However a recent poll by found that the vast majority of respondents do not believe G-20 members will meet the end-2012 deadline for all standardised OTC derivatives to be cleared through CCPs.

Disclosure of exposure of Euro debt by ASEAN banks

2) To facilitate even greater trade between members, how the removal of barriers with the establishment of market pricing to determine demand and supply as controls to trade?
3) What will the roles of IMF and ADB for ASEAN members?

– Contributed by Oogle.

A Silver Lining amongst the Dark Clouds

Hours after a creditor and his gang of tattooed thugs hustled Zhong Maojin into a coffee shop in Wenzhou, he says he wouldn’t yield to their demands.
They wanted to take over one of the pharmacies in a chain he’d built by borrowing from private lenders. Instead, he made an offer of traditional retribution in this eastern Chinese city, known for loan sharks who have sometimes meted out violence to bad debtors.
“If you like, you can cut off one of my fingers instead,” Zhong, 42, says he told them.
Giving up the store would have made it impossible to pay back another 130 creditors, Zhong said. He’d borrowed 30 million yuan ($4.7 million) at interest rates as high as 7 percent a month to expand the business. Many of the lenders were elderly neighbors who’d mortgaged their homes.
At least 90 bosses in similar situations to Zhong have fled the city since April, and two killed themselves, according to Zhou Dewen, head of a small business association in Wenzhou. One was shoemaker Shen Kuizheng, who jumped to his death from his 22nd-story home on Sept. 21, he said.
Wenzhou’s 400,000 businesses are facing financial hardship because of rising costs, soaring black market interest rates and a sudden credit squeeze, Zhou said. Similar problems are happening across China because private enterprises in China rely on underground borrowing rather than banks to operate, he said.
Their predicament prompted China’s premier Wen Jiabao to visit the city 230 miles (370 kilometers) south of Shanghai on Oct. 4, where he pledged help for troubled businesses. National and local leaders have since announced moves to help small firms, including offering easier access to bank loans, a cap on private-lending interest rates in Wenzhou and a crackdown on loan sharks that use violence.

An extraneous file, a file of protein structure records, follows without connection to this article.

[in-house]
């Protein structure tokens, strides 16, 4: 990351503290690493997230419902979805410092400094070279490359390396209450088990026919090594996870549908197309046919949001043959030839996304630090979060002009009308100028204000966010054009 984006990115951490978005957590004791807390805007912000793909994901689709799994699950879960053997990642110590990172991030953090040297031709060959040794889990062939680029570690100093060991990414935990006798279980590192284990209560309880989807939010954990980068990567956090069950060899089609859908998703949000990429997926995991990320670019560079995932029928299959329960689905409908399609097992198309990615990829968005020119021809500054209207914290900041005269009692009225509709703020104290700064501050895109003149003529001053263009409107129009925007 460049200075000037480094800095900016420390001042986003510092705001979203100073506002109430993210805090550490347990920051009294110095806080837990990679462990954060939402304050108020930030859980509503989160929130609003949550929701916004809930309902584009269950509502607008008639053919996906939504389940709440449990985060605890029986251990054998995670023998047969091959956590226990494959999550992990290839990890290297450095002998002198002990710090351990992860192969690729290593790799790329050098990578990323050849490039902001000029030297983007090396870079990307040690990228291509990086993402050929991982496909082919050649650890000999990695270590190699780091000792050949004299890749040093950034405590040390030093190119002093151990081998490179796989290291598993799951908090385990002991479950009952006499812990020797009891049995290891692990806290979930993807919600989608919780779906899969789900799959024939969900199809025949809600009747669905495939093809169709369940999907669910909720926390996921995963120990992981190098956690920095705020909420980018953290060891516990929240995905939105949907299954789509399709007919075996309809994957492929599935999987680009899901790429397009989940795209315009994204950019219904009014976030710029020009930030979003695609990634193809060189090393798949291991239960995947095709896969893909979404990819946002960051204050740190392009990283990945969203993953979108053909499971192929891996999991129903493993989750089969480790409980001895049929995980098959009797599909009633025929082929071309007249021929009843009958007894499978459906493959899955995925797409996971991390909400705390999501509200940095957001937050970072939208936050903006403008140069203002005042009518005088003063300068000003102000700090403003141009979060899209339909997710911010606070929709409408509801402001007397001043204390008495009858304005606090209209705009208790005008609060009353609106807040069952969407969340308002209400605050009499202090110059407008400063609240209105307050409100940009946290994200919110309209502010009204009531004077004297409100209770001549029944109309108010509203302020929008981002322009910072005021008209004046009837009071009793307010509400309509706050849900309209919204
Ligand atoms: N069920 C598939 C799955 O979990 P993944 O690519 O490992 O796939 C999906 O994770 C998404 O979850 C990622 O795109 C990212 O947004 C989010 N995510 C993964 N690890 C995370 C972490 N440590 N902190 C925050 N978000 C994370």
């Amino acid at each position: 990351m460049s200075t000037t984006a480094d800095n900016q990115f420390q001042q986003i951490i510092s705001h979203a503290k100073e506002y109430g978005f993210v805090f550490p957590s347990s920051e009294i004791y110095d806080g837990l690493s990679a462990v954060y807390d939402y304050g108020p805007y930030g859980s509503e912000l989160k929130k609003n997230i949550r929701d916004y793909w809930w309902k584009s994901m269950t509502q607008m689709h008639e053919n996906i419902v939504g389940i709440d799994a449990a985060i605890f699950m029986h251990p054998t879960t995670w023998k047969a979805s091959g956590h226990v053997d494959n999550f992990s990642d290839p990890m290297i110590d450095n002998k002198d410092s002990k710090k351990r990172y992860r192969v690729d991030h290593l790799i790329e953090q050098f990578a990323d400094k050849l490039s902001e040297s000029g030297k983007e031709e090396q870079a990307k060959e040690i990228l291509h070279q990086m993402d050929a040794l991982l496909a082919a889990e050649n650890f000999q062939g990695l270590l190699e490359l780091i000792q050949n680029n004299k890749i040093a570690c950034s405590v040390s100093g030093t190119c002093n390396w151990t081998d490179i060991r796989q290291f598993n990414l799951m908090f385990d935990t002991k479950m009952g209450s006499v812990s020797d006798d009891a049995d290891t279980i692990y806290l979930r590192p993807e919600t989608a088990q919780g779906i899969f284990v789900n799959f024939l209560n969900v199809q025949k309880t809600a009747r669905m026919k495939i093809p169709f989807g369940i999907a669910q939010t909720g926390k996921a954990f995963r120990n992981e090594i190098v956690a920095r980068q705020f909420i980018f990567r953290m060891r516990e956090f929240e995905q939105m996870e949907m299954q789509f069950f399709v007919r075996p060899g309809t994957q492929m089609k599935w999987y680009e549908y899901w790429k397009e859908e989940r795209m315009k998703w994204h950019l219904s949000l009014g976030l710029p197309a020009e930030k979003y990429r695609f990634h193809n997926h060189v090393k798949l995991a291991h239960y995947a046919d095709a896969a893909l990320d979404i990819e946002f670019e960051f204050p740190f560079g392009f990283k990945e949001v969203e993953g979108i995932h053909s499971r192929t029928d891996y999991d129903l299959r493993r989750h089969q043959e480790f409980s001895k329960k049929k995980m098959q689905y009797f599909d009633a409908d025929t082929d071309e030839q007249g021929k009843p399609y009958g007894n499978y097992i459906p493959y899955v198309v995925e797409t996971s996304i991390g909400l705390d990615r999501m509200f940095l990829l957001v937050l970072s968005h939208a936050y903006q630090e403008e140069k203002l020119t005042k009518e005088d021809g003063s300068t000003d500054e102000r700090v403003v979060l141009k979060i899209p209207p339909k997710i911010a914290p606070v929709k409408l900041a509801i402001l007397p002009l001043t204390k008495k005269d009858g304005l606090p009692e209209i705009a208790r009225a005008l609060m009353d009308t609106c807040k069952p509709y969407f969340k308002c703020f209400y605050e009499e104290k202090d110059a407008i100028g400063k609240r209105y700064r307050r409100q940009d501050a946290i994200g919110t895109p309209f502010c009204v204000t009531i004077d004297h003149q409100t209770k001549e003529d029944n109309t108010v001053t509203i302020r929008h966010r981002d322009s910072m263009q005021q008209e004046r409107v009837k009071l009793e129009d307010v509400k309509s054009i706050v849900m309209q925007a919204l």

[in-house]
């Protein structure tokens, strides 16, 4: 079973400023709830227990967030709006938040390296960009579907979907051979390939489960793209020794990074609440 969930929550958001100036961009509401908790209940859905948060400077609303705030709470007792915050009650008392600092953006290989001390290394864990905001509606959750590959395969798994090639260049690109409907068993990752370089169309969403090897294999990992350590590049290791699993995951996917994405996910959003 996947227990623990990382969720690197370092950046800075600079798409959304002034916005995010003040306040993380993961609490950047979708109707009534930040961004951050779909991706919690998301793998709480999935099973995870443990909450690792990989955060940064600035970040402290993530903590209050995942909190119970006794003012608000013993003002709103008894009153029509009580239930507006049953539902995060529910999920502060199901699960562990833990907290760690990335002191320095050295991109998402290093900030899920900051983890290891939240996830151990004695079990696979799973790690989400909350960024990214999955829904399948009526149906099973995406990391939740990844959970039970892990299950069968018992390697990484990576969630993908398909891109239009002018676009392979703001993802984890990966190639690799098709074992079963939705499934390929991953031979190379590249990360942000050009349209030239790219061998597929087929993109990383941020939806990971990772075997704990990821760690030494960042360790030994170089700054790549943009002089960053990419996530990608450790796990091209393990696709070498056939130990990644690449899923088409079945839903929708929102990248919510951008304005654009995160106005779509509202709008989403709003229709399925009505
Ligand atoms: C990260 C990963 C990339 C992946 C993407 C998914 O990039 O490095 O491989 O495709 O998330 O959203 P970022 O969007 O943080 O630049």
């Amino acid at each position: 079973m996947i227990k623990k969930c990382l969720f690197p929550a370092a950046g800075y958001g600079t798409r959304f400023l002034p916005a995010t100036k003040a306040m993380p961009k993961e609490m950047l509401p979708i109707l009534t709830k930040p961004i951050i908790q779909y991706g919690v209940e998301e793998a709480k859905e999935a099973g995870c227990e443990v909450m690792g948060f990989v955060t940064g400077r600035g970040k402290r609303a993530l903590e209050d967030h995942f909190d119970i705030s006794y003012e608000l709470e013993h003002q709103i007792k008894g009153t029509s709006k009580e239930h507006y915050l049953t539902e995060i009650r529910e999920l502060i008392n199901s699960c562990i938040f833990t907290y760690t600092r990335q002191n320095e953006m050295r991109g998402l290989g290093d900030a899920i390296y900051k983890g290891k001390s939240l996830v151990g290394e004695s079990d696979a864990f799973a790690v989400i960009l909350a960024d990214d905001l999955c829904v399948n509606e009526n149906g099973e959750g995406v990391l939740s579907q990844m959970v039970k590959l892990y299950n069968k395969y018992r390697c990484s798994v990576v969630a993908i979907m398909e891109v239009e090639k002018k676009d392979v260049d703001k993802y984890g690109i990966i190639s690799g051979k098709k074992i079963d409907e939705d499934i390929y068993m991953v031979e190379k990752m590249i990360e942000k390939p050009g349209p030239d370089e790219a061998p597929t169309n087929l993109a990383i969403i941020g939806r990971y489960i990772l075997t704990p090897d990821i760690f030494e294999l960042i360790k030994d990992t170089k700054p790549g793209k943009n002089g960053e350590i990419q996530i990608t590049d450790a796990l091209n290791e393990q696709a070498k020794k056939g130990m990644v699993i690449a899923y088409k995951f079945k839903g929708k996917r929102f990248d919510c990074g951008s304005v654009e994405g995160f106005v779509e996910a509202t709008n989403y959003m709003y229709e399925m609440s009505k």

‘Huge Pressure’

The measures have done little to help Zhong, he says.
“I am under huge pressure,” he says, sitting in a warehouse with fast-depleting stocks of medicine. “We don’t have enough money.”
The sudden collapse of informal lending networks reveals the fragility of China’s unregulated financing system when credit tightens and creditors lose confidence, said Tao Dong, a Hong Kong-based economist at Credit Suisse Group AG. Money supply has shrunk as the government tightens lending to try and rein in inflation running near a three-year high.

‘Tip of Iceberg’

“This is a much bigger problem across the country,” said Tao, who estimates outstanding private loans stand at 4 trillion yuan, or 8 percent of total lending in China. “Wenzhou is just the tip of the iceberg.”
Most of the informal lending has been pumped into real estate developers riding China’s property boom that is showing signs of slowing, said Tao. In Wenzhou, it’s driven up home prices to among the most expensive in the country.
Chinese media reports of similar difficulties have emerged in the prosperous mining town Ordos in the north and the industrial heartland of Guangdong in the south.
The risks to China’s wider economy include a potential credit freeze triggered by increased mistrust among informal lenders, also referred to as curb lenders, according to an Oct. 11 report by Wang Tao, a Hong Kong-based economist at UBS AG. That could trigger more widespread bankruptcies, she said.
Wenzhou — a city of 9 million whose private enterprises range from shoemakers in dusty road-side homes to manufacturing plants in new industrial parks — produces 90 percent of China’s eyeglasses and exported lighters. The city’s wealth is reflected in the Porsches and Land Rovers parked in the streets and the emergence of downtown shopping arcades selling Hugo Boss clothes and Omega watches.